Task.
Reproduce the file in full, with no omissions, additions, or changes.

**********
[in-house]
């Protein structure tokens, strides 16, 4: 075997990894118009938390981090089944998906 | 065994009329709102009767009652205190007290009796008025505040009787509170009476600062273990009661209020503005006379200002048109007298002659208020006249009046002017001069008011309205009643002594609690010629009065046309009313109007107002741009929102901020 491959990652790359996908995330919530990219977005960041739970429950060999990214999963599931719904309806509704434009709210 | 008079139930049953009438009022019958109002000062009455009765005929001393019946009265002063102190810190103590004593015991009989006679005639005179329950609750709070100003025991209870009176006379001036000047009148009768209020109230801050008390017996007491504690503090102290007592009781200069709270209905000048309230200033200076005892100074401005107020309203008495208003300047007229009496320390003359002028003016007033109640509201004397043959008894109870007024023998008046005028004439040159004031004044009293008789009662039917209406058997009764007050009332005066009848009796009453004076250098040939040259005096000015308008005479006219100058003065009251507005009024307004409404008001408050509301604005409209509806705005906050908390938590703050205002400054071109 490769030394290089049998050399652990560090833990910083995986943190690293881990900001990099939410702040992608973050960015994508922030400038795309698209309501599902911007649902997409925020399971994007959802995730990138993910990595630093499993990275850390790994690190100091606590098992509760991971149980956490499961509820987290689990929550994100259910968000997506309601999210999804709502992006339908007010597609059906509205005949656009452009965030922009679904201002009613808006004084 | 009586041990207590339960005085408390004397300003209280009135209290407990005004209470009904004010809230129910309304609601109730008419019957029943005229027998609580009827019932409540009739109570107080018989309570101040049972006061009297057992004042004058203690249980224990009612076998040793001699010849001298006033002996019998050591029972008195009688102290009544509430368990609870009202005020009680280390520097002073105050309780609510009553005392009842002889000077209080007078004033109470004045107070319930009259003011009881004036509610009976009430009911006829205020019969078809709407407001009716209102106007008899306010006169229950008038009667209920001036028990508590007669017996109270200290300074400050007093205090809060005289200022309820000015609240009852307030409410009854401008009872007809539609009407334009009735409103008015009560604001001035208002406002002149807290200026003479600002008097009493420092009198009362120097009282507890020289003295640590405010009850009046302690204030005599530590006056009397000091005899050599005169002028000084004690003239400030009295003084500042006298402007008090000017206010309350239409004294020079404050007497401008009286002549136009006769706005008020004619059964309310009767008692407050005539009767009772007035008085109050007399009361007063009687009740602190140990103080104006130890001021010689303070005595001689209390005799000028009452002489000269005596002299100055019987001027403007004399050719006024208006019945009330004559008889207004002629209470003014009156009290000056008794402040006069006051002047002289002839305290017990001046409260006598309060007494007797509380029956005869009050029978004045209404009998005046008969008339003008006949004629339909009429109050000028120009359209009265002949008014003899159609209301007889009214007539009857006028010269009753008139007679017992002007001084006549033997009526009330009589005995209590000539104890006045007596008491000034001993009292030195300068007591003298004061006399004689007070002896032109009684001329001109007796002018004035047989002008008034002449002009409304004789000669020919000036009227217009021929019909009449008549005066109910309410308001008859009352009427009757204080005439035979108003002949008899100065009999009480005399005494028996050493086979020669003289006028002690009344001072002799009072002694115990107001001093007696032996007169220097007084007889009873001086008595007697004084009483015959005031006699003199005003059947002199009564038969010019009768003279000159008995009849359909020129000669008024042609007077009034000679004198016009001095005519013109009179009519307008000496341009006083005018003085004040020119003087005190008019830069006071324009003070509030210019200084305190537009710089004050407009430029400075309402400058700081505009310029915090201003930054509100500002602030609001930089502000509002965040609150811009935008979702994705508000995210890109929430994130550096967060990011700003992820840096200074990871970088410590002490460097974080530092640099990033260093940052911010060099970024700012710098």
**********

[in-house]
């Protein structure tokens, strides 16, 4: 075997990894118009938390981090089944998906 | 065994009329709102009767009652205190007290009796008025505040009787509170009476600062273990009661209020503005006379200002048109007298002659208020006249009046002017001069008011309205009643002594609690010629009065046309009313109007107002741009929102901020 491959990652790359996908995330919530990219977005960041739970429950060999990214999963599931719904309806509704434009709210 | 008079139930049953009438009022019958109002000062009455009765005929001393019946009265002063102190810190103590004593015991009989006679005639005179329950609750709070100003025991209870009176006379001036000047009148009768209020109230801050008390017996007491504690503090102290007592009781200069709270209905000048309230200033200076005892100074401005107020309203008495208003300047007229009496320390003359002028003016007033109640509201004397043959008894109870007024023998008046005028004439040159004031004044009293008789009662039917209406058997009764007050009332005066009848009796009453004076250098040939040259005096000015308008005479006219100058003065009251507005009024307004409404008001408050509301604005409209509806705005906050908390938590703050205002400054071109 490769030394290089049998050399652990560090833990910083995986943190690293881990900001990099939410702040992608973050960015994508922030400038795309698209309501599902911007649902997409925020399971994007959802995730990138993910990595630093499993990275850390790994690190100091606590098992509760991971149980956490499961509820987290689990929550994100259910968000997506309601999210999804709502992006339908007010597609059906509205005949656009452009965030922009679904201002009613808006004084 | 009586041990207590339960005085408390004397300003209280009135209290407990005004209470009904004010809230129910309304609601109730008419019957029943005229027998609580009827019932409540009739109570107080018989309570101040049972006061009297057992004042004058203690249980224990009612076998040793001699010849001298006033002996019998050591029972008195009688102290009544509430368990609870009202005020009680280390520097002073105050309780609510009553005392009842002889000077209080007078004033109470004045107070319930009259003011009881004036509610009976009430009911006829205020019969078809709407407001009716209102106007008899306010006169229950008038009667209920001036028990508590007669017996109270200290300074400050007093205090809060005289200022309820000015609240009852307030409410009854401008009872007809539609009407334009009735409103008015009560604001001035208002406002002149807290200026003479600002008097009493420092009198009362120097009282507890020289003295640590405010009850009046302690204030005599530590006056009397000091005899050599005169002028000084004690003239400030009295003084500042006298402007008090000017206010309350239409004294020079404050007497401008009286002549136009006769706005008020004619059964309310009767008692407050005539009767009772007035008085109050007399009361007063009687009740602190140990103080104006130890001021010689303070005595001689209390005799000028009452002489000269005596002299100055019987001027403007004399050719006024208006019945009330004559008889207004002629209470003014009156009290000056008794402040006069006051002047002289002839305290017990001046409260006598309060007494007797509380029956005869009050029978004045209404009998005046008969008339003008006949004629339909009429109050000028120009359209009265002949008014003899159609209301007889009214007539009857006028010269009753008139007679017992002007001084006549033997009526009330009589005995209590000539104890006045007596008491000034001993009292030195300068007591003298004061006399004689007070002896032109009684001329001109007796002018004035047989002008008034002449002009409304004789000669020919000036009227217009021929019909009449008549005066109910309410308001008859009352009427009757204080005439035979108003002949008899100065009999009480005399005494028996050493086979020669003289006028002690009344001072002799009072002694115990107001001093007696032996007169220097007084007889009873001086008595007697004084009483015959005031006699003199005003059947002199009564038969010019009768003279000159008995009849359909020129000669008024042609007077009034000679004198016009001095005519013109009179009519307008000496341009006083005018003085004040020119003087005190008019830069006071324009003070509030210019200084305190537009710089004050407009430029400075309402400058700081505009310029915090201003930054509100500002602030609001930089502000509002965040609150811009935008979702994705508000995210890109929430994130550096967060990011700003992820840096200074990871970088410590002490460097974080530092640099990033260093940052911010060099970024700012710098």